Conclusion

The Canadian CSA will allow governments, stakeholders, professional organizations, and industry who use culture statistics to understand how economic issues impact growth in the culture sector, as well as its economic value.

The CSA 2010 has shown that culture and sport play a significant role in the Canadian economy, in terms of output, GDP and jobs. Culture contributed 3.1% ($47.8 billion) to Canada's GDP, while sport contributed 0.3% ($4.5 billion). The culture industry contributed more to the Canadian economy than industries such as Accommodation, Utilities and Agriculture, forestry, fishing and hunting.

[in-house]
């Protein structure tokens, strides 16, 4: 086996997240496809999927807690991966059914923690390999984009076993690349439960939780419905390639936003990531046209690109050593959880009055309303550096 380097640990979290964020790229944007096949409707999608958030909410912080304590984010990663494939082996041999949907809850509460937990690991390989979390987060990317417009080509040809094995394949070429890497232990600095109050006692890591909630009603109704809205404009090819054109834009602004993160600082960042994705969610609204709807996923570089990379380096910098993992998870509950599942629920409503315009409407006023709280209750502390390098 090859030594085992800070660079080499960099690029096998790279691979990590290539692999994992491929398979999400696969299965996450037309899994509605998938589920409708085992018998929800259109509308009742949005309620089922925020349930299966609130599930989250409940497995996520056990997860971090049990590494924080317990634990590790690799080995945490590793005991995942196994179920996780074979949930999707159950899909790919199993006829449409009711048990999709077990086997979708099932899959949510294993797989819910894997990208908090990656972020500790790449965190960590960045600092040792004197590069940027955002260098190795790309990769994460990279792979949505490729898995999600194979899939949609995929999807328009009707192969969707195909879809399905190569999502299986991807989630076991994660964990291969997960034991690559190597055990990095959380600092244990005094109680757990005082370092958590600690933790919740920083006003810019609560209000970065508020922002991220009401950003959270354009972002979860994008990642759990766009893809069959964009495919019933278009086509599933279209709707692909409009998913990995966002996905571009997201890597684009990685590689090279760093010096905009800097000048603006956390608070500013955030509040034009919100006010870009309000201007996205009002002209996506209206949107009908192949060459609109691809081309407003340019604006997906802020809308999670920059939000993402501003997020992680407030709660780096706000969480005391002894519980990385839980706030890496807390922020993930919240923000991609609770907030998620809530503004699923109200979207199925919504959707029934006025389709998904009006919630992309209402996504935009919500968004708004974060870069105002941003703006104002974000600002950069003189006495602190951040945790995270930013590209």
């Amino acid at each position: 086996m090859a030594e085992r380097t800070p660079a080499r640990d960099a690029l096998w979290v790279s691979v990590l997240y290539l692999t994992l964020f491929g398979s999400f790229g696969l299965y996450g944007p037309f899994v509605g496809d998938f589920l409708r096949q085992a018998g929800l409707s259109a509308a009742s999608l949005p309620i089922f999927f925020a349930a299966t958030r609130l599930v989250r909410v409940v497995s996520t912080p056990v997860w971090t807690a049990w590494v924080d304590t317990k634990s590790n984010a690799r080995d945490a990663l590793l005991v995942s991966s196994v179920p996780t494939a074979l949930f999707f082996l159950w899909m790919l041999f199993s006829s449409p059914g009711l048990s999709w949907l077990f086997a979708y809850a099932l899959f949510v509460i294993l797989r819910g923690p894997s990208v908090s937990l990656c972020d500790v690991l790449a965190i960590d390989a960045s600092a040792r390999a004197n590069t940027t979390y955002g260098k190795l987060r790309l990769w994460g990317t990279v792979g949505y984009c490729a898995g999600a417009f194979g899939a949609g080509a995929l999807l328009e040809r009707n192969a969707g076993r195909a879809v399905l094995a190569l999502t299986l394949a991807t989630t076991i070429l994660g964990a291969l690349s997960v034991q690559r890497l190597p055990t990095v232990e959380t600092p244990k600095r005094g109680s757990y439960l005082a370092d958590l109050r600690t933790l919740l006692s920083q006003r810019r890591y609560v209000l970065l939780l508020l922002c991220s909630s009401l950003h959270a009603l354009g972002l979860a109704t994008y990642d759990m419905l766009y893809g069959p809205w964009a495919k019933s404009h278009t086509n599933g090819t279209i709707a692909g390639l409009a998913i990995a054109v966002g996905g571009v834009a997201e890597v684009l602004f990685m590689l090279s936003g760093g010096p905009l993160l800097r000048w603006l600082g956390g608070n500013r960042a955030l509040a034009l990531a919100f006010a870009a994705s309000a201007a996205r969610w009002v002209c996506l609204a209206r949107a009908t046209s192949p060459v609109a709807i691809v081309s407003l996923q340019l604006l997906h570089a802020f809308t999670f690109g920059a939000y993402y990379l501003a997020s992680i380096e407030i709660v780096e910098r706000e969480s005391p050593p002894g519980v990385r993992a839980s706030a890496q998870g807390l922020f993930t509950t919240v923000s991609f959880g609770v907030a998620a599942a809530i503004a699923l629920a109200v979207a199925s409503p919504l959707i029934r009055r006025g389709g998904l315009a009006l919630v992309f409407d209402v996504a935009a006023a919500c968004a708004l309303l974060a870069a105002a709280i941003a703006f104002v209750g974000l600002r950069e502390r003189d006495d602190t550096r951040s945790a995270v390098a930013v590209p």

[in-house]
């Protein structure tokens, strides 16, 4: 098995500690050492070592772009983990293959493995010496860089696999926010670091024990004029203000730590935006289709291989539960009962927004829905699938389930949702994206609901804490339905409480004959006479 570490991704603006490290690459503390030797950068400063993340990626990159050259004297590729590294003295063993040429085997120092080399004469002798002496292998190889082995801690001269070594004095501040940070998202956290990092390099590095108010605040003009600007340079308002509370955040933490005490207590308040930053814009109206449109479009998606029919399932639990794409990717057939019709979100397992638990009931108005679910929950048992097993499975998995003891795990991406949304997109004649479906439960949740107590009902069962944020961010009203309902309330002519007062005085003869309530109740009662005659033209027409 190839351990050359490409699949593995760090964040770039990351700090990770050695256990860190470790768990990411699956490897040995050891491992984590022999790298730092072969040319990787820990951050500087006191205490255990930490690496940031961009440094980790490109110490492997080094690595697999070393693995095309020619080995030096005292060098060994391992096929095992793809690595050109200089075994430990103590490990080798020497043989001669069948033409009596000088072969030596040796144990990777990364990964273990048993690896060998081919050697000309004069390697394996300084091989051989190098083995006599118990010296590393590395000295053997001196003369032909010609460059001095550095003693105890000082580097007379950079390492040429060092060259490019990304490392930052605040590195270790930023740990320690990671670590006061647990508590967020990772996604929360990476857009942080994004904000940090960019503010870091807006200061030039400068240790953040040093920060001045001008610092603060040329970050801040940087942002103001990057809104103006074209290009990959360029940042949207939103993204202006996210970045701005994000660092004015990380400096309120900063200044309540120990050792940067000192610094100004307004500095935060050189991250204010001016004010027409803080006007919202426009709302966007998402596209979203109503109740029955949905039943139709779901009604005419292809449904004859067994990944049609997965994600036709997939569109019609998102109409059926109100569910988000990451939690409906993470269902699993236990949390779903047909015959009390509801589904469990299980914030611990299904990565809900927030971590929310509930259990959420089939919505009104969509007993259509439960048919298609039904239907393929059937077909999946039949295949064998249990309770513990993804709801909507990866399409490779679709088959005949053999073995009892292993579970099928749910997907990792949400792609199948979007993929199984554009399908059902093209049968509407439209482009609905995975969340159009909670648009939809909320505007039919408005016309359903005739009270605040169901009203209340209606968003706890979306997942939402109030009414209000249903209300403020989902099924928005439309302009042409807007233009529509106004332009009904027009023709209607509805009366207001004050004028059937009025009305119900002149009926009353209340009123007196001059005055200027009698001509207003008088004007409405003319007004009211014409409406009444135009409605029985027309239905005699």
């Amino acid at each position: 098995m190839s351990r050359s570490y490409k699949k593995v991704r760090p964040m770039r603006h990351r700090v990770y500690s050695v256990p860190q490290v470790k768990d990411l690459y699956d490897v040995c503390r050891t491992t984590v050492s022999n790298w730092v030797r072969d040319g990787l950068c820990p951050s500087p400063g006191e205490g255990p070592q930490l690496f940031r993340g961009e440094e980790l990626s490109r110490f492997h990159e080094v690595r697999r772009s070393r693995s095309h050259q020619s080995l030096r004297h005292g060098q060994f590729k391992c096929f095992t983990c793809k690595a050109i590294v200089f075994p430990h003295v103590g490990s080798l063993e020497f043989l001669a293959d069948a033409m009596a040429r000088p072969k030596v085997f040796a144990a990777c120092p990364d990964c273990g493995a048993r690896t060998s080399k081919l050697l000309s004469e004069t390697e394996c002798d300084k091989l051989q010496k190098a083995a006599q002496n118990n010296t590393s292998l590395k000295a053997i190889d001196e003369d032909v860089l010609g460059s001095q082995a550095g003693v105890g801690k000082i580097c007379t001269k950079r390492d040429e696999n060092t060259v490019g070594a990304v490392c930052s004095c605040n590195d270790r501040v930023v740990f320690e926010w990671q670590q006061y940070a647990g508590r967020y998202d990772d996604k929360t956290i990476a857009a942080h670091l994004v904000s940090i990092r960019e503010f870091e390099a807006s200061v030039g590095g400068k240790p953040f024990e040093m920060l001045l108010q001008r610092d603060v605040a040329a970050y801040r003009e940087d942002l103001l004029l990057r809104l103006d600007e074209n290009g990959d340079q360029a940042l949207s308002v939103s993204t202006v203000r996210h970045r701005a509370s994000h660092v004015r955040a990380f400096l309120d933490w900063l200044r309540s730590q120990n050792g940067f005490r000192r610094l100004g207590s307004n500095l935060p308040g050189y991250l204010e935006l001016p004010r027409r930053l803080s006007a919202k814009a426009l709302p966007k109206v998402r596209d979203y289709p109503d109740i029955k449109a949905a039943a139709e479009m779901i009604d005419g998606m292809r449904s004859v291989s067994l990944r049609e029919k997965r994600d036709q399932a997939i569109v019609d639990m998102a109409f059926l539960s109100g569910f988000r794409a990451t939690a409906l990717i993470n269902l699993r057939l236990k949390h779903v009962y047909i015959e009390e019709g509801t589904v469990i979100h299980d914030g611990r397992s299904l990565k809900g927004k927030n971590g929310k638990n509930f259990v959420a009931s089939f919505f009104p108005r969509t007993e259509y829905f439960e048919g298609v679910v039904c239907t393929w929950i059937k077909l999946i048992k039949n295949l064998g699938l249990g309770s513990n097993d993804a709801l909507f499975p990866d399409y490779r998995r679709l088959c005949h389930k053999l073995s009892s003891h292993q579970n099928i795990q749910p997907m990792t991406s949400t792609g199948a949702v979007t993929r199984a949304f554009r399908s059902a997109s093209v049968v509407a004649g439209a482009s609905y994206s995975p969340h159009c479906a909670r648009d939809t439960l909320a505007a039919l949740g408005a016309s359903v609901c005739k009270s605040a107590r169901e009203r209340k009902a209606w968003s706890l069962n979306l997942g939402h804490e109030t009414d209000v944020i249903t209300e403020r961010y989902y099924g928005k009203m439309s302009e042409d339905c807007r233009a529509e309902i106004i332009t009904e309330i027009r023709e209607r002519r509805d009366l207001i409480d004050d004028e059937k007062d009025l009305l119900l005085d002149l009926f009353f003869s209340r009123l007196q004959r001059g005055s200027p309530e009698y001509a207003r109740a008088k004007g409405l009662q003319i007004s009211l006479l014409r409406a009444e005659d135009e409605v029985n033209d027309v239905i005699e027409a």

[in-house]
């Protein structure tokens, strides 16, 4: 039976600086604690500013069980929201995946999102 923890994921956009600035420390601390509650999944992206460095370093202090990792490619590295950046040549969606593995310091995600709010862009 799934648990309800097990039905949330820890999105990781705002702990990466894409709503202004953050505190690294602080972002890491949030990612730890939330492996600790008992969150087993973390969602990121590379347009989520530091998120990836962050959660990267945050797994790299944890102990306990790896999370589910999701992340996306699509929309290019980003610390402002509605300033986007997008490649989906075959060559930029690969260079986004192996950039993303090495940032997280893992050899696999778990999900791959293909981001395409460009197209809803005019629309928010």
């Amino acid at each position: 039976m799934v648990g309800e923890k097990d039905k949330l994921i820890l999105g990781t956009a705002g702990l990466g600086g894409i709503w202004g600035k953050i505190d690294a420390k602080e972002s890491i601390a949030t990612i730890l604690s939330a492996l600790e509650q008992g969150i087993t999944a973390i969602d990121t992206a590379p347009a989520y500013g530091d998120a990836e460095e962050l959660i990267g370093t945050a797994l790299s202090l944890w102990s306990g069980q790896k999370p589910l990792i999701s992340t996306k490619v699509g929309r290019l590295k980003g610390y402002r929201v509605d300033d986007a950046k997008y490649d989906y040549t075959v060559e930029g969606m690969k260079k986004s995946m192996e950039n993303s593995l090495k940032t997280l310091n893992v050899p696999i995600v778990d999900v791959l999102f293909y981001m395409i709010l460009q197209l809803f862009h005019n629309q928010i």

The CSA, through the domain perspective, revealed that culture products originate from several non-culture industries, a nuance which would have been missed if using the industry perspective alone. This emphasizes the importance of utilizing both perspectives in understanding the role that culture and sport play in Canada.

Over the next few years, as the CSA will be produced on an recurrent basis, users will be able to get an understanding of how economic activity in the culture and sport sector in Canada changes over time.

The production of the Canadian Culture Satellite Account is the first step in understanding and measuring the importance of culture and sport in Canada. The development of provincial and territorial estimates (reference year 2010) and indicators (reference years 2009 to 2013), are the next steps in the evolution of the CSA. Work on both of these initiatives has already begun with results expected in the near future.

 

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